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Image 3 of 9:  3 / 9In 2004, under pressure from the country’s influential Catholic minority, the government of Lebanon banned the best-selling novel The Da Vinci Code, in which Jesus and Mary Magdalene have a baby together. "Christianity is not about forgiveness to the point of insulting Jesus Christ," one Lebanese Catholic official said at the time.

Enlarge
In 2008, the graphic novel “Metro” by Magdy El Shafee was banned by the Egyptian government. The book is about a young engineer frustrated by social injustice and government corruption. Shafee was convicted of “disturbing public morals” and fined $1,000.
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Image 4 of 9:  4 / 9In 2008, the graphic novel “Metro” by Magdy El Shafee was banned by the Egyptian government. The book is about a young engineer frustrated by social injustice and government corruption. Shafee was convicted of “disturbing public morals” and fined $1,000.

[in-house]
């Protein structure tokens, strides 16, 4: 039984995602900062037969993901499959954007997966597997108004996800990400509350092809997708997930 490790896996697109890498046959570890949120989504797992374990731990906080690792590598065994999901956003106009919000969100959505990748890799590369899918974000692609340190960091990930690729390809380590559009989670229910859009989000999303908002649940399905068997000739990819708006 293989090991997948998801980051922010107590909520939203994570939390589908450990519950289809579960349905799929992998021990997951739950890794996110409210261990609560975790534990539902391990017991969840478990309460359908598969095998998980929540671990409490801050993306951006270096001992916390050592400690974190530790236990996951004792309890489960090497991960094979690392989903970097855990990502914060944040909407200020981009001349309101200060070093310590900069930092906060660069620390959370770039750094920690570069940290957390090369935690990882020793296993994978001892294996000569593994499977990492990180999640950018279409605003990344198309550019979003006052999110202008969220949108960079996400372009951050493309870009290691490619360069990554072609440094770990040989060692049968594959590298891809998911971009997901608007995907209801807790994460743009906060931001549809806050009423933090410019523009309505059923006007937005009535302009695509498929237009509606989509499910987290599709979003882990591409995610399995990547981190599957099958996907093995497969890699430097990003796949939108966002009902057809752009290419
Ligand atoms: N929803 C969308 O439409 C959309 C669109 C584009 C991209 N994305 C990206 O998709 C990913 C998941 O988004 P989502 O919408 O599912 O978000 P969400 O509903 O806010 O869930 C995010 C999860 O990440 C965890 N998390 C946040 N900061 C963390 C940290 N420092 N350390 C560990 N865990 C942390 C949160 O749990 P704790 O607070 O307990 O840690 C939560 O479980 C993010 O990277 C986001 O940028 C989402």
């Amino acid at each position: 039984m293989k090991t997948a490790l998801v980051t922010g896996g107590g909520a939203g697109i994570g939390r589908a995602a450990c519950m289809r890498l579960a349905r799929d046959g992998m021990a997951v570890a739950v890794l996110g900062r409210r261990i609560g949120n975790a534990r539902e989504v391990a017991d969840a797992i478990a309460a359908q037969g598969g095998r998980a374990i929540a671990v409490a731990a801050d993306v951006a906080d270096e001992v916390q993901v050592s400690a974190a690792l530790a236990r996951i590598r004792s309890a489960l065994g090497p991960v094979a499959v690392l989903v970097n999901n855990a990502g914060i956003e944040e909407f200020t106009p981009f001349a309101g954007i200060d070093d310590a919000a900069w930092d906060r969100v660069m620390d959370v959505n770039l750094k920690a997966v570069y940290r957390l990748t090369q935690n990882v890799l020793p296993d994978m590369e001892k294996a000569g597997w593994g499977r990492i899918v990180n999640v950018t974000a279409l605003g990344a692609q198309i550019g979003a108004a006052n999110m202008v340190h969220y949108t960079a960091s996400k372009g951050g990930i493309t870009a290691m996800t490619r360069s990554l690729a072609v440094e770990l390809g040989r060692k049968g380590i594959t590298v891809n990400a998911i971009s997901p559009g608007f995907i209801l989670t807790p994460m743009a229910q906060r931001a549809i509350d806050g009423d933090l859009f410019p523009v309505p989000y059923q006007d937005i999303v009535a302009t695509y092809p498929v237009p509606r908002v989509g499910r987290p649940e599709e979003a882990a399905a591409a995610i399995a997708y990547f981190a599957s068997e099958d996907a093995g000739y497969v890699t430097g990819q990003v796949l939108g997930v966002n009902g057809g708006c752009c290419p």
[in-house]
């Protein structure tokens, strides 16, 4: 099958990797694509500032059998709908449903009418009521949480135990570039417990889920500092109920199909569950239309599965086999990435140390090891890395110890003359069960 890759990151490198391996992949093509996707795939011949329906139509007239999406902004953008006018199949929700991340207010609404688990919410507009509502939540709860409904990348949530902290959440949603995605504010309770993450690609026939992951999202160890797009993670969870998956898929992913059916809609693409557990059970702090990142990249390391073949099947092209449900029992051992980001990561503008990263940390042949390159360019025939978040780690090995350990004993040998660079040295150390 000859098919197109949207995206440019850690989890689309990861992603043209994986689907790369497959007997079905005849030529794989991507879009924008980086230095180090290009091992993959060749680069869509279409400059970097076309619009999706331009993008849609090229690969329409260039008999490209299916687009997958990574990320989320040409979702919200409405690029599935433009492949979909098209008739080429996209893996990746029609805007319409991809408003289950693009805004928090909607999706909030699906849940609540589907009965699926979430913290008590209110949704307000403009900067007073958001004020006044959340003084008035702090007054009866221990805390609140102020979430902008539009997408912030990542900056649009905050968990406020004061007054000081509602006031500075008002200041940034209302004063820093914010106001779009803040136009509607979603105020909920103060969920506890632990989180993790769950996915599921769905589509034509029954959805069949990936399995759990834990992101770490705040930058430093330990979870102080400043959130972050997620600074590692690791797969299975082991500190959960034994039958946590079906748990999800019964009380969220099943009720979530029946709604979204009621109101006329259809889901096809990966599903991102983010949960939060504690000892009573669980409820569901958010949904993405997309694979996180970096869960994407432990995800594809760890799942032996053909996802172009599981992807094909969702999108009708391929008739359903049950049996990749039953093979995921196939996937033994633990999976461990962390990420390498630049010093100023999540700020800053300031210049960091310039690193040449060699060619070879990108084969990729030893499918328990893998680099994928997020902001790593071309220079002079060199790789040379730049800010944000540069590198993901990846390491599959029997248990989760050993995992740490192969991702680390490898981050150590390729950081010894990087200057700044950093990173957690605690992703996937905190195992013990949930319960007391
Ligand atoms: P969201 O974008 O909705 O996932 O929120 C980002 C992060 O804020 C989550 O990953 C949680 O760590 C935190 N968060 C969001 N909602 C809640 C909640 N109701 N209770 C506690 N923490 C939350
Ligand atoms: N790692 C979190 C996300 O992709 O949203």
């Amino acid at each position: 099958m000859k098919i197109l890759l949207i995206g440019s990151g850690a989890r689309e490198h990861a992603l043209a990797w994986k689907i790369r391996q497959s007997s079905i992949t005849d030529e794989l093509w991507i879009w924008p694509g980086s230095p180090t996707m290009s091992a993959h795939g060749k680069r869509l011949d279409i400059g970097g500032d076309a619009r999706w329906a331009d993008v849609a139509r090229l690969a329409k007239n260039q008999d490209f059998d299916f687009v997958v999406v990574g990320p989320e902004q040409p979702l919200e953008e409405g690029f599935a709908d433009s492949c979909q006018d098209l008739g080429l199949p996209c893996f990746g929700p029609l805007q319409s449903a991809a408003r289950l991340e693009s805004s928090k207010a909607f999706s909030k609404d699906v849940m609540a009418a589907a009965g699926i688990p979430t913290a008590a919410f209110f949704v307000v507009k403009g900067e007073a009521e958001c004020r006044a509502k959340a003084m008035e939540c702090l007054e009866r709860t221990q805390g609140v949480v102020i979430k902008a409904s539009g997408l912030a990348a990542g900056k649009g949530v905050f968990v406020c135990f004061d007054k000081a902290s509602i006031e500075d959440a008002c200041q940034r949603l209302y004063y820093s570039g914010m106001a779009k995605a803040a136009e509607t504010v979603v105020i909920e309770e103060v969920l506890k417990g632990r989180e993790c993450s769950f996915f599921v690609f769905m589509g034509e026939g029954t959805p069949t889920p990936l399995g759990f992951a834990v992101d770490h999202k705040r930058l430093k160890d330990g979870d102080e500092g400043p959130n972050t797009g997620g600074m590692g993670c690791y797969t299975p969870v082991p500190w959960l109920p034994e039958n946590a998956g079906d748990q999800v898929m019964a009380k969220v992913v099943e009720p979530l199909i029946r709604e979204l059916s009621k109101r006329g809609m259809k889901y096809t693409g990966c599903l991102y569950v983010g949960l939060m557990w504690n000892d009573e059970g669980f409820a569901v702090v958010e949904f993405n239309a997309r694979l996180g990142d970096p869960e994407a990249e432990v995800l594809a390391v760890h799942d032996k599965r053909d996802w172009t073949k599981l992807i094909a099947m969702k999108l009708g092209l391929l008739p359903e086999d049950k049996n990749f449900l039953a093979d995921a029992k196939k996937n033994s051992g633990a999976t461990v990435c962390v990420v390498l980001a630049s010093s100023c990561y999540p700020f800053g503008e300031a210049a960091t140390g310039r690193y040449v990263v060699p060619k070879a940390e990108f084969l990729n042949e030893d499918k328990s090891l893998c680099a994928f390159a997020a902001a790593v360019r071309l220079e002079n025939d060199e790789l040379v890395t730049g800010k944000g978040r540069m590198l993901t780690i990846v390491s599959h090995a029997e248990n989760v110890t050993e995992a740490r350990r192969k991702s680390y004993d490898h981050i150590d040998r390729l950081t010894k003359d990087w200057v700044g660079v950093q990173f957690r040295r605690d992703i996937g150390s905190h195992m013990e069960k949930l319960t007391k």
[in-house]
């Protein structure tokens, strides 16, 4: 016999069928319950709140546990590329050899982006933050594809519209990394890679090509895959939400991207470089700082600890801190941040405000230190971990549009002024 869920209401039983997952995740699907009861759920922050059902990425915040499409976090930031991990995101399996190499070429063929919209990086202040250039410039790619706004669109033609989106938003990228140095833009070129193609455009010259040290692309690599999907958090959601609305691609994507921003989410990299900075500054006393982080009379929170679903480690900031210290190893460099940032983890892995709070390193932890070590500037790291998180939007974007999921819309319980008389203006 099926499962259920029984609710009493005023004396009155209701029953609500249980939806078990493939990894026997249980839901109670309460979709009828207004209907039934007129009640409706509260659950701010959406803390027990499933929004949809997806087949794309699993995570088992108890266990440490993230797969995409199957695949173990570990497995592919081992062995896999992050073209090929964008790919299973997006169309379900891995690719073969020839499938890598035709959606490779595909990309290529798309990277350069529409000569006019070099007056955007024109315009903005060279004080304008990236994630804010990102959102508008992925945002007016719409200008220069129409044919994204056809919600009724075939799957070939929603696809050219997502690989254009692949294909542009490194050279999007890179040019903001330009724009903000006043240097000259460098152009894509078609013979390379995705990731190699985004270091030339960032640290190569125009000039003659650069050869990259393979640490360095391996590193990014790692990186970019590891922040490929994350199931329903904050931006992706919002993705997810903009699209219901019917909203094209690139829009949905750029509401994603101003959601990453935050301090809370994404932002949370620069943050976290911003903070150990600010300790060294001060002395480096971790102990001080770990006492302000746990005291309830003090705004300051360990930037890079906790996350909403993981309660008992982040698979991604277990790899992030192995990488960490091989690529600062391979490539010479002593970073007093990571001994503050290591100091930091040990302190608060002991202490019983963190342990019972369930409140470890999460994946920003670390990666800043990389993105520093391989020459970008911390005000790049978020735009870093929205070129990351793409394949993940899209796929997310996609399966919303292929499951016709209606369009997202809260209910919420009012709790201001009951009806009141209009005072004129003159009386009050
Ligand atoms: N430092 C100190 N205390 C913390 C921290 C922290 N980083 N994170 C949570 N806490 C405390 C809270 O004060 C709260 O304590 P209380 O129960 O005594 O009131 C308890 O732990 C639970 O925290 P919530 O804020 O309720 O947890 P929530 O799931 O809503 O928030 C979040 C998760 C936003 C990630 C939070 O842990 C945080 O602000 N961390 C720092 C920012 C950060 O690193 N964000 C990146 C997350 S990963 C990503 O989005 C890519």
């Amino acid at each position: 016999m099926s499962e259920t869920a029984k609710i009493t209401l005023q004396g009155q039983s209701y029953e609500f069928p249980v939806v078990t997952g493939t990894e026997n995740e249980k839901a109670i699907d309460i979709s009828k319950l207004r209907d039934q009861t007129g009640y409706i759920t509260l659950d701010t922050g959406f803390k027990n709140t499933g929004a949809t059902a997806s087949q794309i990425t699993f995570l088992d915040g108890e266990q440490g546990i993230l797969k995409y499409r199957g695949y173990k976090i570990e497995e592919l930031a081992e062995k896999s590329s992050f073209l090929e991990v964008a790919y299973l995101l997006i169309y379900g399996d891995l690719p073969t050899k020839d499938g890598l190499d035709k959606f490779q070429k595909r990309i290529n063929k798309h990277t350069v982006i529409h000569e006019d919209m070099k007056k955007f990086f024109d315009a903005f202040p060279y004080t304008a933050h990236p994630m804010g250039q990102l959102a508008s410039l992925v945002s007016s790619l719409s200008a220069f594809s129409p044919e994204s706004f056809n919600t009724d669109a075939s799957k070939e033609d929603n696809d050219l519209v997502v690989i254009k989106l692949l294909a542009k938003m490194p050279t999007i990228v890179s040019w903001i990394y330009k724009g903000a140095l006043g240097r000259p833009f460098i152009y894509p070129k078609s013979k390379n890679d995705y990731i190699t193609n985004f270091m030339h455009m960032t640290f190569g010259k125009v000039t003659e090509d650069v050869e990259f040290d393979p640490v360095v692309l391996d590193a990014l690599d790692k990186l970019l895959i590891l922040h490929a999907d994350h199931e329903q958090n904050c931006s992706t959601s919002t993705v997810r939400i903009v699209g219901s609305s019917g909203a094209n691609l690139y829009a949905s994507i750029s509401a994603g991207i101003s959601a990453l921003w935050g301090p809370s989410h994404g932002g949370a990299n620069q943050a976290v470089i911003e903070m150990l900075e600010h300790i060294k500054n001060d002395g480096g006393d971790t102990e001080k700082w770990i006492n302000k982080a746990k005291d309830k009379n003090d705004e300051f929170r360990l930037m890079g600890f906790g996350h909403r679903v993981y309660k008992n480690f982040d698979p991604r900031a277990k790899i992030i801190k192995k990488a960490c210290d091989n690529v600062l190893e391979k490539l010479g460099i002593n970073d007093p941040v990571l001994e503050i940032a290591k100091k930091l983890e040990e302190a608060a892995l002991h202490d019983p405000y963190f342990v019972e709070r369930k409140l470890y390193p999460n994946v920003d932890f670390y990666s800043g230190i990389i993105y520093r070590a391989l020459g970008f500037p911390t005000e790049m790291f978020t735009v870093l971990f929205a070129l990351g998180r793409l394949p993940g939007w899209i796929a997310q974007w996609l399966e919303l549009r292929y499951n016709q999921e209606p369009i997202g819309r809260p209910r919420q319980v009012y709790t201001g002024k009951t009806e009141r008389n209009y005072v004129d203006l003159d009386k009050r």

Enlarge
In 2011, a complaint against author Karam Banna was filed in Egypt alleging that Banna’s book of short stories, “Where is God?”, showed contempt for religion. As a result, Banna was sentenced in absentia to five years in prison. Banna maintained that his work was fictional and that religious authorities had no basis on which to judge it.
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Image 5 of 9:  5 / 9In 2011, a complaint against author Karam Banna was filed in Egypt alleging that Banna’s book of short stories, “Where is God?”, showed contempt for religion. As a result, Banna was sentenced in absentia to five years in prison. Banna maintained that his work was fictional and that religious authorities had no basis on which to judge it.

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In 2012, a comic book called “The Boys” by an Irish writer named Garth Ennis was reportedly banned by Qatar’s Ministry of Culture. A Qatari resident who tried to import the book said the government had seized and impounded it.
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Image 6 of 9:  6 / 9In 2012, a comic book called “The Boys” by an Irish writer named Garth Ennis was reportedly banned by Qatar’s Ministry of Culture. A Qatari resident who tried to import the book said the government had seized and impounded it.